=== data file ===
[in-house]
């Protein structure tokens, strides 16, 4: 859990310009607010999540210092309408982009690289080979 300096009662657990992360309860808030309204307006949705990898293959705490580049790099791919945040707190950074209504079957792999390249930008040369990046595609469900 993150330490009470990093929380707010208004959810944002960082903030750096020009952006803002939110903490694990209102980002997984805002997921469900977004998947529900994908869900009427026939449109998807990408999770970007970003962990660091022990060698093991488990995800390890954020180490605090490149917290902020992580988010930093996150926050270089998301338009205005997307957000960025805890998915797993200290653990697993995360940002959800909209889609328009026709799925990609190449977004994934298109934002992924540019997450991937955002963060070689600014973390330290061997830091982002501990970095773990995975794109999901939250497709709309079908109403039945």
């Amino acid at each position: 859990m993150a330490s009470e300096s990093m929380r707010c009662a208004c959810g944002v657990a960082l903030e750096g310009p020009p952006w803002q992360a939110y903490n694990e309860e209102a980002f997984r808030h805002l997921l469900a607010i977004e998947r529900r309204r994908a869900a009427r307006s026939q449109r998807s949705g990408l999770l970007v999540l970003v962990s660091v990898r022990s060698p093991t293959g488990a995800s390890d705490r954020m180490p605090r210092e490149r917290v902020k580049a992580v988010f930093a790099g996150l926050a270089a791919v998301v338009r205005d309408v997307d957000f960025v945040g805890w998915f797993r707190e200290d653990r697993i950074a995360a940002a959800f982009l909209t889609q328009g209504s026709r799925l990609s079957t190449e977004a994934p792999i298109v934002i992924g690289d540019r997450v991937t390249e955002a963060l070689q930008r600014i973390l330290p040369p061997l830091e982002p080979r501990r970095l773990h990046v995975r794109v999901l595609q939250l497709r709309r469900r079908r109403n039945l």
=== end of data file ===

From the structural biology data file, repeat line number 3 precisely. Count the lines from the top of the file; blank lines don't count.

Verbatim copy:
């Amino acid at each position: 859990m993150a330490s009470e300096s990093m929380r707010c009662a208004c959810g944002v657990a960082l903030e750096g310009p020009p952006w803002q992360a939110y903490n694990e309860e209102a980002f997984r808030h805002l997921l469900a607010i977004e998947r529900r309204r994908a869900a009427r307006s026939q449109r998807s949705g990408l999770l970007v999540l970003v962990s660091v990898r022990s060698p093991t293959g488990a995800s390890d705490r954020m180490p605090r210092e490149r917290v902020k580049a992580v988010f930093a790099g996150l926050a270089a791919v998301v338009r205005d309408v997307d957000f960025v945040g805890w998915f797993r707190e200290d653990r697993i950074a995360a940002a959800f982009l909209t889609q328009g209504s026709r799925l990609s079957t190449e977004a994934p792999i298109v934002i992924g690289d540019r997450v991937t390249e955002a963060l070689q930008r600014i973390l330290p040369p061997l830091e982002p080979r501990r970095l773990h990046v995975r794109v999901l595609q939250l497709r709309r469900r079908r109403n039945l």